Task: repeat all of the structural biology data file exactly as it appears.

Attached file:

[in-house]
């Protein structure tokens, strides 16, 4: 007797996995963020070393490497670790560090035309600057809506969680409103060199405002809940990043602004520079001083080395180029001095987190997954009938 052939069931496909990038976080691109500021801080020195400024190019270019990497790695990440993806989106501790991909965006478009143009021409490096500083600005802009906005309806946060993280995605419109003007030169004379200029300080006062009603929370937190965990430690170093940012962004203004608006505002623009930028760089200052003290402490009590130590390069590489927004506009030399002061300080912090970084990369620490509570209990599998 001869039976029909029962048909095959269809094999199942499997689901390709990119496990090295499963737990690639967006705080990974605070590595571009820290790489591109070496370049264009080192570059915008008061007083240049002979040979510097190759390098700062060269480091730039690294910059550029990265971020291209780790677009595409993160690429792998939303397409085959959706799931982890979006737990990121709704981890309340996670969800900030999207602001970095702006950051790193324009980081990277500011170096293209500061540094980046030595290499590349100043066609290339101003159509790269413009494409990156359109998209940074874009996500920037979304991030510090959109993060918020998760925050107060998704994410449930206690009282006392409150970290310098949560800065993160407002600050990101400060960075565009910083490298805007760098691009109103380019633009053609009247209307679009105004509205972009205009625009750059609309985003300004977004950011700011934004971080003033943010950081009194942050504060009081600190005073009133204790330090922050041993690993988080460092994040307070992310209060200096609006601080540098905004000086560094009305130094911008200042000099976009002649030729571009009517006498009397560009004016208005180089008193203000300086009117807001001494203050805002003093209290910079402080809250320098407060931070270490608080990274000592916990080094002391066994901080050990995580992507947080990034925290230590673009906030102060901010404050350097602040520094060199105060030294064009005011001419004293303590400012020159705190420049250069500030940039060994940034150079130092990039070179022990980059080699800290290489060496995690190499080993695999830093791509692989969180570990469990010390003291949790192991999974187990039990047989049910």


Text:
[in-house]
């Protein structure tokens, strides 16, 4: 007797996995963020070393490497670790560090035309600057809506969680409103060199405002809940990043602004520079001083080395180029001095987190997954009938 052939069931496909990038976080691109500021801080020195400024190019270019990497790695990440993806989106501790991909965006478009143009021409490096500083600005802009906005309806946060993280995605419109003007030169004379200029300080006062009603929370937190965990430690170093940012962004203004608006505002623009930028760089200052003290402490009590130590390069590489927004506009030399002061300080912090970084990369620490509570209990599998 001869039976029909029962048909095959269809094999199942499997689901390709990119496990090295499963737990690639967006705080990974605070590595571009820290790489591109070496370049264009080192570059915008008061007083240049002979040979510097190759390098700062060269480091730039690294910059550029990265971020291209780790677009595409993160690429792998939303397409085959959706799931982890979006737990990121709704981890309340996670969800900030999207602001970095702006950051790193324009980081990277500011170096293209500061540094980046030595290499590349100043066609290339101003159509790269413009494409990156359109998209940074874009996500920037979304991030510090959109993060918020998760925050107060998704994410449930206690009282006392409150970290310098949560800065993160407002600050990101400060960075565009910083490298805007760098691009109103380019633009053609009247209307679009105004509205972009205009625009750059609309985003300004977004950011700011934004971080003033943010950081009194942050504060009081600190005073009133204790330090922050041993690993988080460092994040307070992310209060200096609006601080540098905004000086560094009305130094911008200042000099976009002649030729571009009517006498009397560009004016208005180089008193203000300086009117807001001494203050805002003093209290910079402080809250320098407060931070270490608080990274000592916990080094002391066994901080050990995580992507947080990034925290230590673009906030102060901010404050350097602040520094060199105060030294064009005011001419004293303590400012020159705190420049250069500030940039060994940034150079130092990039070179022990980059080699800290290489060496995690190499080993695999830093791509692989969180570990469990010390003291949790192991999974187990039990047989049910």